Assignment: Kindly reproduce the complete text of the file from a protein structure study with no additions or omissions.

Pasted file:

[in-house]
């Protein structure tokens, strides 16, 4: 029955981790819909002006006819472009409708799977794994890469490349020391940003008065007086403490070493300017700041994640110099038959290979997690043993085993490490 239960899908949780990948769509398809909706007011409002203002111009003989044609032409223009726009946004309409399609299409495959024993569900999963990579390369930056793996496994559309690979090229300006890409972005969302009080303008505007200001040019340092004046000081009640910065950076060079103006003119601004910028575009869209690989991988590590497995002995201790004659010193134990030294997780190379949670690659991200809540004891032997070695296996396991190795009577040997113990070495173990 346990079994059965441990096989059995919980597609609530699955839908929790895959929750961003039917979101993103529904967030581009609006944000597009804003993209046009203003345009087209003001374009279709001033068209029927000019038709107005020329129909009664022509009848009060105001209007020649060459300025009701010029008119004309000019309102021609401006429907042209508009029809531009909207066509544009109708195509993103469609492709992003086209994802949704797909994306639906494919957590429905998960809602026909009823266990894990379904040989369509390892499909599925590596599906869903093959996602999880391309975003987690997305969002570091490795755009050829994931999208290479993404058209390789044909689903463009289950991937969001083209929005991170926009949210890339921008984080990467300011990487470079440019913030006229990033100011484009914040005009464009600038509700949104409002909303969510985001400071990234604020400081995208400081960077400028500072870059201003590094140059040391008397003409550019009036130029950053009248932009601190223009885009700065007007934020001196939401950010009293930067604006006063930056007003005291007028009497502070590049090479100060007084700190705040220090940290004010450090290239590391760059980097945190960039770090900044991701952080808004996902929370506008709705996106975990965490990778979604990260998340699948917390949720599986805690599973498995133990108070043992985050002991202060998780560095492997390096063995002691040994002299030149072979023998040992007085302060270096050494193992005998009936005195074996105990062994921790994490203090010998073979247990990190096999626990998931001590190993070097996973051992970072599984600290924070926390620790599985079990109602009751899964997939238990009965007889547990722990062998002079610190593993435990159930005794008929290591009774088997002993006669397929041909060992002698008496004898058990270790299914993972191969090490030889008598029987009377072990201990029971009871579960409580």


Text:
[in-house]
């Protein structure tokens, strides 16, 4: 029955981790819909002006006819472009409708799977794994890469490349020391940003008065007086403490070493300017700041994640110099038959290979997690043993085993490490 239960899908949780990948769509398809909706007011409002203002111009003989044609032409223009726009946004309409399609299409495959024993569900999963990579390369930056793996496994559309690979090229300006890409972005969302009080303008505007200001040019340092004046000081009640910065950076060079103006003119601004910028575009869209690989991988590590497995002995201790004659010193134990030294997780190379949670690659991200809540004891032997070695296996396991190795009577040997113990070495173990 346990079994059965441990096989059995919980597609609530699955839908929790895959929750961003039917979101993103529904967030581009609006944000597009804003993209046009203003345009087209003001374009279709001033068209029927000019038709107005020329129909009664022509009848009060105001209007020649060459300025009701010029008119004309000019309102021609401006429907042209508009029809531009909207066509544009109708195509993103469609492709992003086209994802949704797909994306639906494919957590429905998960809602026909009823266990894990379904040989369509390892499909599925590596599906869903093959996602999880391309975003987690997305969002570091490795755009050829994931999208290479993404058209390789044909689903463009289950991937969001083209929005991170926009949210890339921008984080990467300011990487470079440019913030006229990033100011484009914040005009464009600038509700949104409002909303969510985001400071990234604020400081995208400081960077400028500072870059201003590094140059040391008397003409550019009036130029950053009248932009601190223009885009700065007007934020001196939401950010009293930067604006006063930056007003005291007028009497502070590049090479100060007084700190705040220090940290004010450090290239590391760059980097945190960039770090900044991701952080808004996902929370506008709705996106975990965490990778979604990260998340699948917390949720599986805690599973498995133990108070043992985050002991202060998780560095492997390096063995002691040994002299030149072979023998040992007085302060270096050494193992005998009936005195074996105990062994921790994490203090010998073979247990990190096999626990998931001590190993070097996973051992970072599984600290924070926390620790599985079990109602009751899964997939238990009965007889547990722990062998002079610190593993435990159930005794008929290591009774088997002993006669397929041909060992002698008496004898058990270790299914993972191969090490030889008598029987009377072990201990029971009871579960409580």